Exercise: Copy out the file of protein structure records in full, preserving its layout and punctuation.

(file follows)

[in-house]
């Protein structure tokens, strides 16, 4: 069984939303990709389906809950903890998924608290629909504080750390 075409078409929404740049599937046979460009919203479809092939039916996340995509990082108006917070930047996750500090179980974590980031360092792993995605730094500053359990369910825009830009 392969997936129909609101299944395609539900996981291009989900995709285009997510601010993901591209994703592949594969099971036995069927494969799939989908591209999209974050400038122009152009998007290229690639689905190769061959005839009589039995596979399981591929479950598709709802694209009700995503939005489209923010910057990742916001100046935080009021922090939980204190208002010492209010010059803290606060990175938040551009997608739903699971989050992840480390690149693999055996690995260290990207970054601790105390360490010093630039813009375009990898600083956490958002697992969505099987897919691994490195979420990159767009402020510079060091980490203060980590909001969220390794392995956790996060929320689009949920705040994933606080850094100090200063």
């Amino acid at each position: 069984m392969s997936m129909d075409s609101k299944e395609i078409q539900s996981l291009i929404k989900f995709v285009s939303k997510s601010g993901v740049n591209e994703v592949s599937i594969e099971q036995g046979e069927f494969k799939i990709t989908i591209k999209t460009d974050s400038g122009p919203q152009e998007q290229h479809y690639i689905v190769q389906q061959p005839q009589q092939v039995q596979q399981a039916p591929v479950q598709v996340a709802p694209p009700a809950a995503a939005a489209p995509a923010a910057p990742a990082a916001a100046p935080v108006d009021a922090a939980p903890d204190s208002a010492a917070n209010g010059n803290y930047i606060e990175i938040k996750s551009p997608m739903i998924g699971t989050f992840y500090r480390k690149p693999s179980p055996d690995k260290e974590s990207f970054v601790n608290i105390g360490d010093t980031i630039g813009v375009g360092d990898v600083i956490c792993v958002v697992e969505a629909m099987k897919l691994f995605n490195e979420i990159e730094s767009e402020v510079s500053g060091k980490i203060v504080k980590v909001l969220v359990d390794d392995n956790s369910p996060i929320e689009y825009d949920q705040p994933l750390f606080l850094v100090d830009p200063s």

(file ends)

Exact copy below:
[in-house]
């Protein structure tokens, strides 16, 4: 069984939303990709389906809950903890998924608290629909504080750390 075409078409929404740049599937046979460009919203479809092939039916996340995509990082108006917070930047996750500090179980974590980031360092792993995605730094500053359990369910825009830009 392969997936129909609101299944395609539900996981291009989900995709285009997510601010993901591209994703592949594969099971036995069927494969799939989908591209999209974050400038122009152009998007290229690639689905190769061959005839009589039995596979399981591929479950598709709802694209009700995503939005489209923010910057990742916001100046935080009021922090939980204190208002010492209010010059803290606060990175938040551009997608739903699971989050992840480390690149693999055996690995260290990207970054601790105390360490010093630039813009375009990898600083956490958002697992969505099987897919691994490195979420990159767009402020510079060091980490203060980590909001969220390794392995956790996060929320689009949920705040994933606080850094100090200063």
């Amino acid at each position: 069984m392969s997936m129909d075409s609101k299944e395609i078409q539900s996981l291009i929404k989900f995709v285009s939303k997510s601010g993901v740049n591209e994703v592949s599937i594969e099971q036995g046979e069927f494969k799939i990709t989908i591209k999209t460009d974050s400038g122009p919203q152009e998007q290229h479809y690639i689905v190769q389906q061959p005839q009589q092939v039995q596979q399981a039916p591929v479950q598709v996340a709802p694209p009700a809950a995503a939005a489209p995509a923010a910057p990742a990082a916001a100046p935080v108006d009021a922090a939980p903890d204190s208002a010492a917070n209010g010059n803290y930047i606060e990175i938040k996750s551009p997608m739903i998924g699971t989050f992840y500090r480390k690149p693999s179980p055996d690995k260290e974590s990207f970054v601790n608290i105390g360490d010093t980031i630039g813009v375009g360092d990898v600083i956490c792993v958002v697992e969505a629909m099987k897919l691994f995605n490195e979420i990159e730094s767009e402020v510079s500053g060091k980490i203060v504080k980590v909001l969220v359990d390794d392995n956790s369910p996060i929320e689009y825009d949920q705040p994933l750390f606080l850094v100090d830009p200063s």